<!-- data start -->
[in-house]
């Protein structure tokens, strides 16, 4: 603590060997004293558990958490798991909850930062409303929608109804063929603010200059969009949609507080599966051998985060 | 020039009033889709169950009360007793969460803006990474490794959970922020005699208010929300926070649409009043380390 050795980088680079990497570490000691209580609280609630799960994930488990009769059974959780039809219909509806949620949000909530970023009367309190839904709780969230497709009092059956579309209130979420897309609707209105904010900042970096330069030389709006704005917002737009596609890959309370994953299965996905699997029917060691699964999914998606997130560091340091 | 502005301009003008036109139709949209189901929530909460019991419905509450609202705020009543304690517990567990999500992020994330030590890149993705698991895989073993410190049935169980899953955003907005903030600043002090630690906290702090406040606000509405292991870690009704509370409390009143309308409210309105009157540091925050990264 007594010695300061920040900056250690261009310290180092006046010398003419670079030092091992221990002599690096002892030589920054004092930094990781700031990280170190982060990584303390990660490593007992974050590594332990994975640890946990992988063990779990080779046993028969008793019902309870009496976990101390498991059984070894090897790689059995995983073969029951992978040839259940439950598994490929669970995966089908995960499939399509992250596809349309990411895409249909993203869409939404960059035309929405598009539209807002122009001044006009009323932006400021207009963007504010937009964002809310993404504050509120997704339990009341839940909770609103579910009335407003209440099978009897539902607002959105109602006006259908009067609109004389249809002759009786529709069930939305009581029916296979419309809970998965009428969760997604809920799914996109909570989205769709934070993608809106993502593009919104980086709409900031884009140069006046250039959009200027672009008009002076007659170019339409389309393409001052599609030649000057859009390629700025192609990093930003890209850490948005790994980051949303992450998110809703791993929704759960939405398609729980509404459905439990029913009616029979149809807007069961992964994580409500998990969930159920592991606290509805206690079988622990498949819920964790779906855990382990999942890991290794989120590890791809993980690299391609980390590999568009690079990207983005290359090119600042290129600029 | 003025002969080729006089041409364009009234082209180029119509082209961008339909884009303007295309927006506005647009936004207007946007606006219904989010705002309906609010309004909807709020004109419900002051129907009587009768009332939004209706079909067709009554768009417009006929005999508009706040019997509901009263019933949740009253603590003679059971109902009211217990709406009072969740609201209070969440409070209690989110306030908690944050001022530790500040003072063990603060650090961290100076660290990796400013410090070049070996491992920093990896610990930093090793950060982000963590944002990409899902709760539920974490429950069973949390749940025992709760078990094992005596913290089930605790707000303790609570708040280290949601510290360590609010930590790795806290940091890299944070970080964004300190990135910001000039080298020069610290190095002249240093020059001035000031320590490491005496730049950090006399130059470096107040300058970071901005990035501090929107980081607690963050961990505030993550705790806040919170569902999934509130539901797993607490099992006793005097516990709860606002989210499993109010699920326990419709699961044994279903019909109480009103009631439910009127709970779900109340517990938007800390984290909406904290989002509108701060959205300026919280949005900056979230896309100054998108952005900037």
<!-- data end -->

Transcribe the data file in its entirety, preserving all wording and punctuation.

[in-house]
């Protein structure tokens, strides 16, 4: 603590060997004293558990958490798991909850930062409303929608109804063929603010200059969009949609507080599966051998985060 | 020039009033889709169950009360007793969460803006990474490794959970922020005699208010929300926070649409009043380390 050795980088680079990497570490000691209580609280609630799960994930488990009769059974959780039809219909509806949620949000909530970023009367309190839904709780969230497709009092059956579309209130979420897309609707209105904010900042970096330069030389709006704005917002737009596609890959309370994953299965996905699997029917060691699964999914998606997130560091340091 | 502005301009003008036109139709949209189901929530909460019991419905509450609202705020009543304690517990567990999500992020994330030590890149993705698991895989073993410190049935169980899953955003907005903030600043002090630690906290702090406040606000509405292991870690009704509370409390009143309308409210309105009157540091925050990264 007594010695300061920040900056250690261009310290180092006046010398003419670079030092091992221990002599690096002892030589920054004092930094990781700031990280170190982060990584303390990660490593007992974050590594332990994975640890946990992988063990779990080779046993028969008793019902309870009496976990101390498991059984070894090897790689059995995983073969029951992978040839259940439950598994490929669970995966089908995960499939399509992250596809349309990411895409249909993203869409939404960059035309929405598009539209807002122009001044006009009323932006400021207009963007504010937009964002809310993404504050509120997704339990009341839940909770609103579910009335407003209440099978009897539902607002959105109602006006259908009067609109004389249809002759009786529709069930939305009581029916296979419309809970998965009428969760997604809920799914996109909570989205769709934070993608809106993502593009919104980086709409900031884009140069006046250039959009200027672009008009002076007659170019339409389309393409001052599609030649000057859009390629700025192609990093930003890209850490948005790994980051949303992450998110809703791993929704759960939405398609729980509404459905439990029913009616029979149809807007069961992964994580409500998990969930159920592991606290509805206690079988622990498949819920964790779906855990382990999942890991290794989120590890791809993980690299391609980390590999568009690079990207983005290359090119600042290129600029 | 003025002969080729006089041409364009009234082209180029119509082209961008339909884009303007295309927006506005647009936004207007946007606006219904989010705002309906609010309004909807709020004109419900002051129907009587009768009332939004209706079909067709009554768009417009006929005999508009706040019997509901009263019933949740009253603590003679059971109902009211217990709406009072969740609201209070969440409070209690989110306030908690944050001022530790500040003072063990603060650090961290100076660290990796400013410090070049070996491992920093990896610990930093090793950060982000963590944002990409899902709760539920974490429950069973949390749940025992709760078990094992005596913290089930605790707000303790609570708040280290949601510290360590609010930590790795806290940091890299944070970080964004300190990135910001000039080298020069610290190095002249240093020059001035000031320590490491005496730049950090006399130059470096107040300058970071901005990035501090929107980081607690963050961990505030993550705790806040919170569902999934509130539901797993607490099992006793005097516990709860606002989210499993109010699920326990419709699961044994279903019909109480009103009631439910009127709970779900109340517990938007800390984290909406904290989002509108701060959205300026919280949005900056979230896309100054998108952005900037």